But that wasn't the only reason we left early, we had one more audience left, a Prince, no less - Prince Caspian. There's a reason why i was eagerly waiting for this film. Unlike the modern day children's tales of magic, this one is absolutely fairytale. Good and evil are clearly defined and there are no greys in between. It takes you back to a time when you would believe in talking animals, magic, witches, wise kings and all the folk who appear in fairytales in all their innocence. Its a completely different world, and as i read somewhere, some things have to be believed to be seen.

until next time, back to reality

Thursday, May 22, 2008

Value for money

A term that is bandied about a lot these days, especially since we live in an era of consumer monsters, who insist on getting every paise's worth. But i remember the time when two of the words were used differently, and remember the generation which worked hard to make us understand the value of money. That generation lived most of their life before liberalisation, and are yet to come to terms with the plethora of choices that are now on offer.
It hit me a few days back, when I was sitting in a desserts joint working my way through a chocolate mound, and saw a man, perhaps in his early sixties looking into the shop, and for a fleeting second, at me. The melancholic look said it all. The look of a man, who has perhaps spent an entire working life making sure that his family was well provided for, that his kids got a good education, and they had a home they could call their own, and while doing all these, mostly missed out on things that he'd like to have done.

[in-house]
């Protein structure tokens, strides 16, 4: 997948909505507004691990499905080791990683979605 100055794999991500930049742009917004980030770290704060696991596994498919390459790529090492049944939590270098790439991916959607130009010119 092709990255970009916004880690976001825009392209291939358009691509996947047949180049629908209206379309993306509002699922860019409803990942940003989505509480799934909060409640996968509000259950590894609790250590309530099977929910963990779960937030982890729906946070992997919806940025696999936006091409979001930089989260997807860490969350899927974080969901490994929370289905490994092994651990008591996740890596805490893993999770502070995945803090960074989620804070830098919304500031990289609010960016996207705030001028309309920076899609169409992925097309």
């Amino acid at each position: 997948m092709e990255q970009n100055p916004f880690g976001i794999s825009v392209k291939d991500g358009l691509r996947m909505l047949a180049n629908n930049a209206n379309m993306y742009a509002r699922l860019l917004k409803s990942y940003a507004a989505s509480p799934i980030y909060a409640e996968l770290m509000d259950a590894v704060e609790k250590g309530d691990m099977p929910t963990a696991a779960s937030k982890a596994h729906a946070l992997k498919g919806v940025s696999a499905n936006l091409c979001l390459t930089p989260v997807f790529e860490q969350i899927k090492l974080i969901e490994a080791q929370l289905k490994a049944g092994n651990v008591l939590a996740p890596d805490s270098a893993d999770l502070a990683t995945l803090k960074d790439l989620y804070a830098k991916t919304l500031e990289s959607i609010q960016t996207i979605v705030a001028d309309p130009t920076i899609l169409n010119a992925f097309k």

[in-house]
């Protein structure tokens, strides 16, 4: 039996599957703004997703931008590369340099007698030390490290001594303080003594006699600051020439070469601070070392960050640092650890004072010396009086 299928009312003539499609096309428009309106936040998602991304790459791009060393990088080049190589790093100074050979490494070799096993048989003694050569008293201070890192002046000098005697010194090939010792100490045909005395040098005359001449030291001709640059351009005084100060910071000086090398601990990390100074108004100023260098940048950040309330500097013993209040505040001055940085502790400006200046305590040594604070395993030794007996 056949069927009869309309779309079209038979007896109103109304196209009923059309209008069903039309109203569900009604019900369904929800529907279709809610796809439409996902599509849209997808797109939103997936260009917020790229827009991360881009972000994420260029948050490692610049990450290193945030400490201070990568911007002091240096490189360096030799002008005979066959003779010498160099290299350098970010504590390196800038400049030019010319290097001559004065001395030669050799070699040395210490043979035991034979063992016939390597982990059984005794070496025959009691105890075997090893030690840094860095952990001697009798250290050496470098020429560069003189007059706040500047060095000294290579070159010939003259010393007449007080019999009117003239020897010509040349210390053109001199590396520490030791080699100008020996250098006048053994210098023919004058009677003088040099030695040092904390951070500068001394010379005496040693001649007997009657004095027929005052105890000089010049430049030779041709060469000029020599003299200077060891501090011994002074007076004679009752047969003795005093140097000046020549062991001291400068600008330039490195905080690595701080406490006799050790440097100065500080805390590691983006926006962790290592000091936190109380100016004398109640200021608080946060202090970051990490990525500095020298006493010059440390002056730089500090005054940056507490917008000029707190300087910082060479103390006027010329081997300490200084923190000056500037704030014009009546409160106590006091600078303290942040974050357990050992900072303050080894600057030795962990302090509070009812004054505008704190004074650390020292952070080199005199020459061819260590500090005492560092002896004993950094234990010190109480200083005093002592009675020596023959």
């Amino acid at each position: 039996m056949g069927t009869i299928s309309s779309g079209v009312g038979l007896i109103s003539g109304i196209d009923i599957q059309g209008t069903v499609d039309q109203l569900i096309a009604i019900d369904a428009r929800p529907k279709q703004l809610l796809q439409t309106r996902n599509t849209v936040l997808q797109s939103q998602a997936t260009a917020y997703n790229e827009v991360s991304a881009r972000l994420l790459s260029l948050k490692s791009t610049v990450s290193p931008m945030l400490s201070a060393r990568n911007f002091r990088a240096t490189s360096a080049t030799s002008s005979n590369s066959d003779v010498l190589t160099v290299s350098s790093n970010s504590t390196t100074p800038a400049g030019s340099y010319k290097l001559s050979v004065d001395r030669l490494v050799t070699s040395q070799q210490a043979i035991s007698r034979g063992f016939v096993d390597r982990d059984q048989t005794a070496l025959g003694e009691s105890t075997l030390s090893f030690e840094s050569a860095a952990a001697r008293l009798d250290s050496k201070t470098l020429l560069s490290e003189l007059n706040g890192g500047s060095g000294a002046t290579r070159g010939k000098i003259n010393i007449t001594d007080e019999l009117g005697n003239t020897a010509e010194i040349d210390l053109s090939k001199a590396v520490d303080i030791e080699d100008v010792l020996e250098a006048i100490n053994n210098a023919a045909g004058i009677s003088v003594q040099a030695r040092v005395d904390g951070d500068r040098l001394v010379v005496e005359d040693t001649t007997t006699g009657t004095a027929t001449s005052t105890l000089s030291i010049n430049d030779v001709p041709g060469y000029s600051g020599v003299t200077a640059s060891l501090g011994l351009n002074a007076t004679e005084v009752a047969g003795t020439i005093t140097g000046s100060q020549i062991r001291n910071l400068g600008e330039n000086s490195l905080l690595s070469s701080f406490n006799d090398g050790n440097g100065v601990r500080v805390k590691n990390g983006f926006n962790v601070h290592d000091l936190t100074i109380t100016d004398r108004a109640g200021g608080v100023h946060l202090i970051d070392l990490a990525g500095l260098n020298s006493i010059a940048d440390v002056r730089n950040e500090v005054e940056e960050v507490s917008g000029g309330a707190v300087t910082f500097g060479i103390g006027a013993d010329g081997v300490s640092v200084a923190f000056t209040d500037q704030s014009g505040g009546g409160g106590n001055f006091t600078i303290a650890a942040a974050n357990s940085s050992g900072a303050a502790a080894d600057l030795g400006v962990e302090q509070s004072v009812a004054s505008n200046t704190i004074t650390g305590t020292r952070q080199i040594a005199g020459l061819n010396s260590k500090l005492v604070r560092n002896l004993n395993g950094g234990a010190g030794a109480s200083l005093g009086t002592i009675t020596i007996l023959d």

And now, when the kids are all grown up, and he finally has the time, he realises the world has changed, and the value of money has been drastically altered, and that the plans he might have made are rendered useless, thanks to the prices and the amount of people who are capable of and willing to pay a premium for the same services. People, like his own children, who work hard to make sure they earn enough to pay the premium, and end up not having enough time for the people who kickstarted their lives.
Long ago, when he gave up that new shirt piece, so that his child could have a new toy, could he have imagined that one day, his child could buy shirts from brands he thought would never see in India, but not have time to remember the toy his father had once bought for him? Could he have imagined this was the way it would all turn out to be? And after he looks at me through the window that separates our worlds, i look at myself, and wonder whether it'll all work out the way we plan, or will we also be unable to comprehend the lives we bring out into the world?

until next time, values

Monday, May 19, 2008

Long before we had single button publishing.......

A few days back, a friend buzzed me on GTalk to ask if i was the kind who contributed to magazines. She had seen a 1996 issue of Reader's Digest which had an item with my name and hometown, a combo which was too coincidental to not check out. And right she was.